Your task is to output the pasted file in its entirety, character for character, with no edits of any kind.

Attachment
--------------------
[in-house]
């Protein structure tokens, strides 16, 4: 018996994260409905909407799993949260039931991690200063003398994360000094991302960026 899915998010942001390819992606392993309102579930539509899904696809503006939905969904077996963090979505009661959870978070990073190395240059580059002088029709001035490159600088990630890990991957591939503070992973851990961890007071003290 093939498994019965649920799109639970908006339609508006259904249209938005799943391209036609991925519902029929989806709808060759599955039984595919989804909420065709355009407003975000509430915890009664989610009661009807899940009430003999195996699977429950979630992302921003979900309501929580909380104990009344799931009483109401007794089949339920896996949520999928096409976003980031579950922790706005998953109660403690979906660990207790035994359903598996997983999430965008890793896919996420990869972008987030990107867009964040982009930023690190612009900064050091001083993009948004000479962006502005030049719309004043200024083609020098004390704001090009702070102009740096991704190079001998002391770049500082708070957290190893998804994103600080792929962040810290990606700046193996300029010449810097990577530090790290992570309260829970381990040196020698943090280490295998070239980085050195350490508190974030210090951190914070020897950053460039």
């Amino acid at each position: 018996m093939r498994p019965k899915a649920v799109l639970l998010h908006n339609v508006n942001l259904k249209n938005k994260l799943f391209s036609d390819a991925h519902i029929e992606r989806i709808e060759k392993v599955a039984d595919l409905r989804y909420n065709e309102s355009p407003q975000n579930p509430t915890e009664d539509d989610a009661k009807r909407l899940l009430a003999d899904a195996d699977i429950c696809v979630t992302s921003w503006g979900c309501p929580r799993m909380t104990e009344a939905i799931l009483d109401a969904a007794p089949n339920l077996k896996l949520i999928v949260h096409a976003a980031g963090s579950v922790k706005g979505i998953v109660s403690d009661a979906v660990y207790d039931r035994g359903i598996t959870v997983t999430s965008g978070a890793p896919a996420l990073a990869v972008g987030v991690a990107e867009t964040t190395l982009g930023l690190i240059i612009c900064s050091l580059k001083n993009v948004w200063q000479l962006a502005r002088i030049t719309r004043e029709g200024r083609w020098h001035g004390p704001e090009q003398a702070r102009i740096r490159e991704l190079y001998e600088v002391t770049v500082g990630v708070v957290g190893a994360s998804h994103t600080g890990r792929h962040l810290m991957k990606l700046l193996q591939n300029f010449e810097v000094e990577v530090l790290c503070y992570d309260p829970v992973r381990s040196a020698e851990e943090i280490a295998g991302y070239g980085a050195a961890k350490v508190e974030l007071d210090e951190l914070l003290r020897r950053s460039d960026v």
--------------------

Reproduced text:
[in-house]
């Protein structure tokens, strides 16, 4: 018996994260409905909407799993949260039931991690200063003398994360000094991302960026 899915998010942001390819992606392993309102579930539509899904696809503006939905969904077996963090979505009661959870978070990073190395240059580059002088029709001035490159600088990630890990991957591939503070992973851990961890007071003290 093939498994019965649920799109639970908006339609508006259904249209938005799943391209036609991925519902029929989806709808060759599955039984595919989804909420065709355009407003975000509430915890009664989610009661009807899940009430003999195996699977429950979630992302921003979900309501929580909380104990009344799931009483109401007794089949339920896996949520999928096409976003980031579950922790706005998953109660403690979906660990207790035994359903598996997983999430965008890793896919996420990869972008987030990107867009964040982009930023690190612009900064050091001083993009948004000479962006502005030049719309004043200024083609020098004390704001090009702070102009740096991704190079001998002391770049500082708070957290190893998804994103600080792929962040810290990606700046193996300029010449810097990577530090790290992570309260829970381990040196020698943090280490295998070239980085050195350490508190974030210090951190914070020897950053460039």
């Amino acid at each position: 018996m093939r498994p019965k899915a649920v799109l639970l998010h908006n339609v508006n942001l259904k249209n938005k994260l799943f391209s036609d390819a991925h519902i029929e992606r989806i709808e060759k392993v599955a039984d595919l409905r989804y909420n065709e309102s355009p407003q975000n579930p509430t915890e009664d539509d989610a009661k009807r909407l899940l009430a003999d899904a195996d699977i429950c696809v979630t992302s921003w503006g979900c309501p929580r799993m909380t104990e009344a939905i799931l009483d109401a969904a007794p089949n339920l077996k896996l949520i999928v949260h096409a976003a980031g963090s579950v922790k706005g979505i998953v109660s403690d009661a979906v660990y207790d039931r035994g359903i598996t959870v997983t999430s965008g978070a890793p896919a996420l990073a990869v972008g987030v991690a990107e867009t964040t190395l982009g930023l690190i240059i612009c900064s050091l580059k001083n993009v948004w200063q000479l962006a502005r002088i030049t719309r004043e029709g200024r083609w020098h001035g004390p704001e090009q003398a702070r102009i740096r490159e991704l190079y001998e600088v002391t770049v500082g990630v708070v957290g190893a994360s998804h994103t600080g890990r792929h962040l810290m991957k990606l700046l193996q591939n300029f010449e810097v000094e990577v530090l790290c503070y992570d309260p829970v992973r381990s040196a020698e851990e943090i280490a295998g991302y070239g980085a050195a961890k350490v508190e974030l007071d210090e951190l914070l003290r020897r950053s460039d960026v």